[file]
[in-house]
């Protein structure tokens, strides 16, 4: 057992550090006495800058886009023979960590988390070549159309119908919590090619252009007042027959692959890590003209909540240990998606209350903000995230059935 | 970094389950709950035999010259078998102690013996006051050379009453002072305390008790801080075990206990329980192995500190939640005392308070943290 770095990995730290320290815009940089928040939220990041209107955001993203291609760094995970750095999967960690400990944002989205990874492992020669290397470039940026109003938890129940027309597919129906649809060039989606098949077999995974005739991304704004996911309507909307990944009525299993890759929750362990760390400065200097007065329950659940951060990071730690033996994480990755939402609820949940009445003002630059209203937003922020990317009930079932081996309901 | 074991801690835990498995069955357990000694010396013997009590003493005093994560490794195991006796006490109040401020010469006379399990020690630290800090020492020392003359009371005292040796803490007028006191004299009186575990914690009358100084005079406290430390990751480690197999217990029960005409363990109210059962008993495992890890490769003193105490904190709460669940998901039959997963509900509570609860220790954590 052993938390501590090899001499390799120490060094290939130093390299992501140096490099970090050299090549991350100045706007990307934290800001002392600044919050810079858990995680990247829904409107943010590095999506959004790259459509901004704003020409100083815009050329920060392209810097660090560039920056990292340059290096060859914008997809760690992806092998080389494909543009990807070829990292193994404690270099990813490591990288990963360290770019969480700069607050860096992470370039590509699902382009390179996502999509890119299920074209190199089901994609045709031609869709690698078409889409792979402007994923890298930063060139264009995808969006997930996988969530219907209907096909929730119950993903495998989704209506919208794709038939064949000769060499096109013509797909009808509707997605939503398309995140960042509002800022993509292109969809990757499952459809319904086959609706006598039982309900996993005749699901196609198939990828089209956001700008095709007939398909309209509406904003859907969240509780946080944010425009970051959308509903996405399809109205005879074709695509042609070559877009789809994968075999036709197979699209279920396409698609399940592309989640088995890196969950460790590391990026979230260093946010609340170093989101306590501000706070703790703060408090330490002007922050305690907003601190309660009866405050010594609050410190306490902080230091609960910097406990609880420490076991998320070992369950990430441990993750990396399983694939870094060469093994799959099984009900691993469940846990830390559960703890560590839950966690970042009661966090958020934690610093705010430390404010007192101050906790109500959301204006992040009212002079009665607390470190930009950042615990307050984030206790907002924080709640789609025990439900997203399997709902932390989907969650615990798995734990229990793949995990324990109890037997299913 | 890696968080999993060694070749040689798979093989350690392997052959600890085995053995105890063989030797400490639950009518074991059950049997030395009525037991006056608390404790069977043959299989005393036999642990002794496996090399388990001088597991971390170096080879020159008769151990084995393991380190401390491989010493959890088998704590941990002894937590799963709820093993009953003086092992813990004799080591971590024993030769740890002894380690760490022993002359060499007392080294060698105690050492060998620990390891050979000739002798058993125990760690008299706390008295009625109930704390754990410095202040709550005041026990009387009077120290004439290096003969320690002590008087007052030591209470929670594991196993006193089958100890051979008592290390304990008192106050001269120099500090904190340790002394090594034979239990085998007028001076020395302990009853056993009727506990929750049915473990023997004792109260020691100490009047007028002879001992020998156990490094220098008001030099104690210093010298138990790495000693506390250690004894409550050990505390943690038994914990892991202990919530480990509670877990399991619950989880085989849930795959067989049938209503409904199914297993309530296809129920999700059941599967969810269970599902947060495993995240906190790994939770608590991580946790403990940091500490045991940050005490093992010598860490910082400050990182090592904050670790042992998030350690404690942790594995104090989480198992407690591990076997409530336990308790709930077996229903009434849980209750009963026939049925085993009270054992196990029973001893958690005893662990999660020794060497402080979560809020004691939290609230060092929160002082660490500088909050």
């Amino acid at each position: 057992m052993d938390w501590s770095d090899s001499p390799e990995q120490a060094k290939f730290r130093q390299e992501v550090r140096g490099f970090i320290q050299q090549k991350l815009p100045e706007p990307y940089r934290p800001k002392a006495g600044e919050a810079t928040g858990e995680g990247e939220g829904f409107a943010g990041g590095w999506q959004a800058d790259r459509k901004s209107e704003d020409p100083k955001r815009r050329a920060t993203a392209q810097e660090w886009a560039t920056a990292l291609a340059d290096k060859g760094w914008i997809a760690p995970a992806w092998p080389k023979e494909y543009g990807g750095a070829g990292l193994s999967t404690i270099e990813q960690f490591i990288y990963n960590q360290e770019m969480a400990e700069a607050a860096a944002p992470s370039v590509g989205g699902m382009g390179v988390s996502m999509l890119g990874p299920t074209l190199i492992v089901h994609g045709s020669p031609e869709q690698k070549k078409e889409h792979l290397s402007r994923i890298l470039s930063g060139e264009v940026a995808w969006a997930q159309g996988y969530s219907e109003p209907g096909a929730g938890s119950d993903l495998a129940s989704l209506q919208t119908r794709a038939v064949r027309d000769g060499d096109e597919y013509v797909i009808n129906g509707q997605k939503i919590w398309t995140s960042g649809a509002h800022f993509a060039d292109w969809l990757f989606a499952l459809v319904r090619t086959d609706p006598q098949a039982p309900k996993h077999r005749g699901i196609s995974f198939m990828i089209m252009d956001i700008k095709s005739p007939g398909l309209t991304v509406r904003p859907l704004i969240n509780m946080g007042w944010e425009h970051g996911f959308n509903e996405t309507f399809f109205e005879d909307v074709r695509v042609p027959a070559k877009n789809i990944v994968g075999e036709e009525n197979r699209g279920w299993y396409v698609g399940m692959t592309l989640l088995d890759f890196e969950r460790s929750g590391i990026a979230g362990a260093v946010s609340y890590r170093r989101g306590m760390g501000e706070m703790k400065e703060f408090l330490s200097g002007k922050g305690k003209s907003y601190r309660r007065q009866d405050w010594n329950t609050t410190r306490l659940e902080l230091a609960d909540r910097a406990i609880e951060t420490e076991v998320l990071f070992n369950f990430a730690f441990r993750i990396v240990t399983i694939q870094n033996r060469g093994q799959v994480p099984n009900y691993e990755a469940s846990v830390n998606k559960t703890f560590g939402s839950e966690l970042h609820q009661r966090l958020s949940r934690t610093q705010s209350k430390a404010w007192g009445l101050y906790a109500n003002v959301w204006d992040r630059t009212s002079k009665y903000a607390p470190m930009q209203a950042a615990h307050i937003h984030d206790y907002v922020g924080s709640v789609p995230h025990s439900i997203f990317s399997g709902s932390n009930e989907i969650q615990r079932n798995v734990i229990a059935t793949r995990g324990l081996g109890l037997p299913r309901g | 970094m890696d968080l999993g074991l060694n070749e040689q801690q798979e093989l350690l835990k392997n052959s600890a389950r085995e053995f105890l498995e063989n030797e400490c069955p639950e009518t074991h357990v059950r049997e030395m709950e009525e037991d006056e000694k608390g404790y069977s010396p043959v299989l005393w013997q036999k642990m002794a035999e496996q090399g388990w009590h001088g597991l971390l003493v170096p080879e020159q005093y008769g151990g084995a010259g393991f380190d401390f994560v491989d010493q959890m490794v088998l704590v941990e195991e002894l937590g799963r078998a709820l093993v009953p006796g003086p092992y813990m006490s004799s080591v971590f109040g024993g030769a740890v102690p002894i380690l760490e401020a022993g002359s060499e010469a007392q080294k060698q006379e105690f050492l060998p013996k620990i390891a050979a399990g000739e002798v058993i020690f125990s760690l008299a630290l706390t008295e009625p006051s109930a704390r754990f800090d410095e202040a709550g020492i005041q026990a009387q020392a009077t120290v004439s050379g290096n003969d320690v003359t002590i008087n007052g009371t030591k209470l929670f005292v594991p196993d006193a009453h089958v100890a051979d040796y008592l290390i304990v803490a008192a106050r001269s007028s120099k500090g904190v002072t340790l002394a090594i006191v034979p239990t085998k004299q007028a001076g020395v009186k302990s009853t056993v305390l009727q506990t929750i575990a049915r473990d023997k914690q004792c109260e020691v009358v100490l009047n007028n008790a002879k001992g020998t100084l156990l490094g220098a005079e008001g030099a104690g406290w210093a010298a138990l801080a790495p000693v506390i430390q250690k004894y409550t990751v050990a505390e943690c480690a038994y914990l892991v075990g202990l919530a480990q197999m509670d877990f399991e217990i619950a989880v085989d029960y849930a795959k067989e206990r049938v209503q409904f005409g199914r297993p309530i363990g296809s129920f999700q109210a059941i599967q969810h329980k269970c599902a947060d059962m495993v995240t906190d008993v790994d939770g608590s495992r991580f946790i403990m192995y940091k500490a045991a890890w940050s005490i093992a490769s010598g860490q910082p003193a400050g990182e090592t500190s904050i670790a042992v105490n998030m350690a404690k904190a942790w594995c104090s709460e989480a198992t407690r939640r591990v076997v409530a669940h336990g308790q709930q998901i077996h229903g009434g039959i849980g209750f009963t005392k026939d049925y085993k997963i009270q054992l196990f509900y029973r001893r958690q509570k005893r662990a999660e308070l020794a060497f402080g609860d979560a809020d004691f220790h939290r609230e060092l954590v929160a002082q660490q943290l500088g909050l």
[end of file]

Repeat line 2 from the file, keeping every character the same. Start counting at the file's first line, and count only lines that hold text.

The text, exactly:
């Protein structure tokens, strides 16, 4: 057992550090006495800058886009023979960590988390070549159309119908919590090619252009007042027959692959890590003209909540240990998606209350903000995230059935 | 970094389950709950035999010259078998102690013996006051050379009453002072305390008790801080075990206990329980192995500190939640005392308070943290 770095990995730290320290815009940089928040939220990041209107955001993203291609760094995970750095999967960690400990944002989205990874492992020669290397470039940026109003938890129940027309597919129906649809060039989606098949077999995974005739991304704004996911309507909307990944009525299993890759929750362990760390400065200097007065329950659940951060990071730690033996994480990755939402609820949940009445003002630059209203937003922020990317009930079932081996309901 | 074991801690835990498995069955357990000694010396013997009590003493005093994560490794195991006796006490109040401020010469006379399990020690630290800090020492020392003359009371005292040796803490007028006191004299009186575990914690009358100084005079406290430390990751480690197999217990029960005409363990109210059962008993495992890890490769003193105490904190709460669940998901039959997963509900509570609860220790954590 052993938390501590090899001499390799120490060094290939130093390299992501140096490099970090050299090549991350100045706007990307934290800001002392600044919050810079858990995680990247829904409107943010590095999506959004790259459509901004704003020409100083815009050329920060392209810097660090560039920056990292340059290096060859914008997809760690992806092998080389494909543009990807070829990292193994404690270099990813490591990288990963360290770019969480700069607050860096992470370039590509699902382009390179996502999509890119299920074209190199089901994609045709031609869709690698078409889409792979402007994923890298930063060139264009995808969006997930996988969530219907209907096909929730119950993903495998989704209506919208794709038939064949000769060499096109013509797909009808509707997605939503398309995140960042509002800022993509292109969809990757499952459809319904086959609706006598039982309900996993005749699901196609198939990828089209956001700008095709007939398909309209509406904003859907969240509780946080944010425009970051959308509903996405399809109205005879074709695509042609070559877009789809994968075999036709197979699209279920396409698609399940592309989640088995890196969950460790590391990026979230260093946010609340170093989101306590501000706070703790703060408090330490002007922050305690907003601190309660009866405050010594609050410190306490902080230091609960910097406990609880420490076991998320070992369950990430441990993750990396399983694939870094060469093994799959099984009900691993469940846990830390559960703890560590839950966690970042009661966090958020934690610093705010430390404010007192101050906790109500959301204006992040009212002079009665607390470190930009950042615990307050984030206790907002924080709640789609025990439900997203399997709902932390989907969650615990798995734990229990793949995990324990109890037997299913 | 890696968080999993060694070749040689798979093989350690392997052959600890085995053995105890063989030797400490639950009518074991059950049997030395009525037991006056608390404790069977043959299989005393036999642990002794496996090399388990001088597991971390170096080879020159008769151990084995393991380190401390491989010493959890088998704590941990002894937590799963709820093993009953003086092992813990004799080591971590024993030769740890002894380690760490022993002359060499007392080294060698105690050492060998620990390891050979000739002798058993125990760690008299706390008295009625109930704390754990410095202040709550005041026990009387009077120290004439290096003969320690002590008087007052030591209470929670594991196993006193089958100890051979008592290390304990008192106050001269120099500090904190340790002394090594034979239990085998007028001076020395302990009853056993009727506990929750049915473990023997004792109260020691100490009047007028002879001992020998156990490094220098008001030099104690210093010298138990790495000693506390250690004894409550050990505390943690038994914990892991202990919530480990509670877990399991619950989880085989849930795959067989049938209503409904199914297993309530296809129920999700059941599967969810269970599902947060495993995240906190790994939770608590991580946790403990940091500490045991940050005490093992010598860490910082400050990182090592904050670790042992998030350690404690942790594995104090989480198992407690591990076997409530336990308790709930077996229903009434849980209750009963026939049925085993009270054992196990029973001893958690005893662990999660020794060497402080979560809020004691939290609230060092929160002082660490500088909050």